ESP, telepathy and such like

Posted on November 18, 2007


Something I have been wondering about recently is to what degree belief in supernatural abilities such as ESP is related to superstition or, even, is an example of superstition. There are a number of things to consider.

The first is Lindeman and Arnio’s paper “Paranormal beliefs: their dimensionality and correlates” from the European  Journal of Personality:

The aim was to bring together a range of [superstitious, magical and paranormal] beliefs and their potential correlates, to analyse whether the beliefs form independent subsets, and to test a structural model of the beliefs and their potential correlates. The results (N=3261) showed that the beliefs could be best described by one higher-order factor.

This result is very interesting and valuable to me. The study used the Tobacyk Revised Paranormal Belief Scale so among the beliefs examined are such things as the belief in astral projection and levitation along the side of belief in bad luck being linked to black cats and broken mirrors. Given that a single higher-order factor is sufficient to account for most of the variation it appears that the various beliefs are closely connected, possibly sharing a single underlying mechanism.

At the same time, beliefs in supernatural abilities do appear to be somewhat different from common superstitions. Most importantly, common superstitions do not seem to assume any special abilities – you do not have to be in any way special for you to have bad luck from breaking a mirror. While a supernatural element is standardly present in such beliefs, it most often only involves the all-purpose notion of luck. As such, it seems likely that claims about supernatural abilities will most often be made about others, rather than oneself – although I have no concrete evidence at hand that this is actually the case. This somewhat alters the epistemic situation by making it less likely that claims about supernatural abilities will be tested. It also alters the social situation by providing a basis for distinguishing certain individuals.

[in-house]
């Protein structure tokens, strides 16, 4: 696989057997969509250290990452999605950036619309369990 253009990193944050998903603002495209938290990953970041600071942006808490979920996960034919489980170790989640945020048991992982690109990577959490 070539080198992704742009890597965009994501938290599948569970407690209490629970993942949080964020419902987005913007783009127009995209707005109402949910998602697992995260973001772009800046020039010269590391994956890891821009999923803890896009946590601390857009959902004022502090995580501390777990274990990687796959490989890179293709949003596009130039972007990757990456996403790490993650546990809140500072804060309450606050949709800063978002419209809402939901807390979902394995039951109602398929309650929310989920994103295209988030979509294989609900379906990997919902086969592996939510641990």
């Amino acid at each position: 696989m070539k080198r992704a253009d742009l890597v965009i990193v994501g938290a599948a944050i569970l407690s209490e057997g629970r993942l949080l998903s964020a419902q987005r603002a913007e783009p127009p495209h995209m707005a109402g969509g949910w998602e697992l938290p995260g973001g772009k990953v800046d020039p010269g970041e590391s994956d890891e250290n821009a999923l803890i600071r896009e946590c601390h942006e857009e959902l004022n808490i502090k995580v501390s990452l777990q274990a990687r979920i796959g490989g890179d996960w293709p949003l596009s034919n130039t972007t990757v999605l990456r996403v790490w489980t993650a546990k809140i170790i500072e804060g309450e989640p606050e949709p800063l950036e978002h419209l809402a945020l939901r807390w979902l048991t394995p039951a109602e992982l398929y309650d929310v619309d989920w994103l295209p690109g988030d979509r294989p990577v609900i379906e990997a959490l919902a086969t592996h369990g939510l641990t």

The reason why I mention the epistemic situation is that it there appears to me a spectrum of supernatural claims that are more of less easy to test. The question with the relatively easily testable ones is why people would believe them contrary to the available evidence. The question with the ones which can not be easily tested is why people should believe them given a lack of evidence. The difference seems significant in that in the case of an untestable claim its truth isn’t going to be available as an explanation why certain people believe in it, meaning that people’s grounds for believing in untestable claims must be independent of their truth. This is actually very useful for claims that have some social significance – religious beliefs, for example, according to Durkheim and D.S. Wilson.

None of which actually helps me to know what to say about ESP and so on.